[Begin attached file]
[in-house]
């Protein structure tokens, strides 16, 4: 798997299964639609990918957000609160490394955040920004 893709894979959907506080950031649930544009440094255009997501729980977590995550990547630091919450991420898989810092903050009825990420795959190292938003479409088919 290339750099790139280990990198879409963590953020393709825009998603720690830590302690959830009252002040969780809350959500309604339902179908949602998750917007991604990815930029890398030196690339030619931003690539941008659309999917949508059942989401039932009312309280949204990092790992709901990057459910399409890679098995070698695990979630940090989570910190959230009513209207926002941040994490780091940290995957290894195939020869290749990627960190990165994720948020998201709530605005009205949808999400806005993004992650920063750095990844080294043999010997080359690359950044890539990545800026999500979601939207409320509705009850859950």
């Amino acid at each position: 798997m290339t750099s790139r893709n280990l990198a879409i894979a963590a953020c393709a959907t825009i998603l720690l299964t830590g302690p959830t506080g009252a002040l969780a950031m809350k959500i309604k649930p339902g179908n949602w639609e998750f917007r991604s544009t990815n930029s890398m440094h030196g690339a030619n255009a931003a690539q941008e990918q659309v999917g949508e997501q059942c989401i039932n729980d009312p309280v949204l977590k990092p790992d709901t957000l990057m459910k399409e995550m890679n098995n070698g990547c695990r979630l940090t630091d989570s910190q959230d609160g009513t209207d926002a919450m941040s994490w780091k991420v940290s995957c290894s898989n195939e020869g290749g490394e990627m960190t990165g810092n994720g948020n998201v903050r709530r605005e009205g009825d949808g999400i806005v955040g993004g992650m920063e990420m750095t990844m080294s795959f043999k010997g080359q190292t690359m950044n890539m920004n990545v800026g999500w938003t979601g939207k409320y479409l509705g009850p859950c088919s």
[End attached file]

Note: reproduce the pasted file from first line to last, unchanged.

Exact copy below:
[in-house]
């Protein structure tokens, strides 16, 4: 798997299964639609990918957000609160490394955040920004 893709894979959907506080950031649930544009440094255009997501729980977590995550990547630091919450991420898989810092903050009825990420795959190292938003479409088919 290339750099790139280990990198879409963590953020393709825009998603720690830590302690959830009252002040969780809350959500309604339902179908949602998750917007991604990815930029890398030196690339030619931003690539941008659309999917949508059942989401039932009312309280949204990092790992709901990057459910399409890679098995070698695990979630940090989570910190959230009513209207926002941040994490780091940290995957290894195939020869290749990627960190990165994720948020998201709530605005009205949808999400806005993004992650920063750095990844080294043999010997080359690359950044890539990545800026999500979601939207409320509705009850859950």
């Amino acid at each position: 798997m290339t750099s790139r893709n280990l990198a879409i894979a963590a953020c393709a959907t825009i998603l720690l299964t830590g302690p959830t506080g009252a002040l969780a950031m809350k959500i309604k649930p339902g179908n949602w639609e998750f917007r991604s544009t990815n930029s890398m440094h030196g690339a030619n255009a931003a690539q941008e990918q659309v999917g949508e997501q059942c989401i039932n729980d009312p309280v949204l977590k990092p790992d709901t957000l990057m459910k399409e995550m890679n098995n070698g990547c695990r979630l940090t630091d989570s910190q959230d609160g009513t209207d926002a919450m941040s994490w780091k991420v940290s995957c290894s898989n195939e020869g290749g490394e990627m960190t990165g810092n994720g948020n998201v903050r709530r605005e009205g009825d949808g999400i806005v955040g993004g992650m920063e990420m750095t990844m080294s795959f043999k010997g080359q190292t690359m950044n890539m920004n990545v800026g999500w938003t979601g939207k409320y479409l509705g009850p859950c088919s």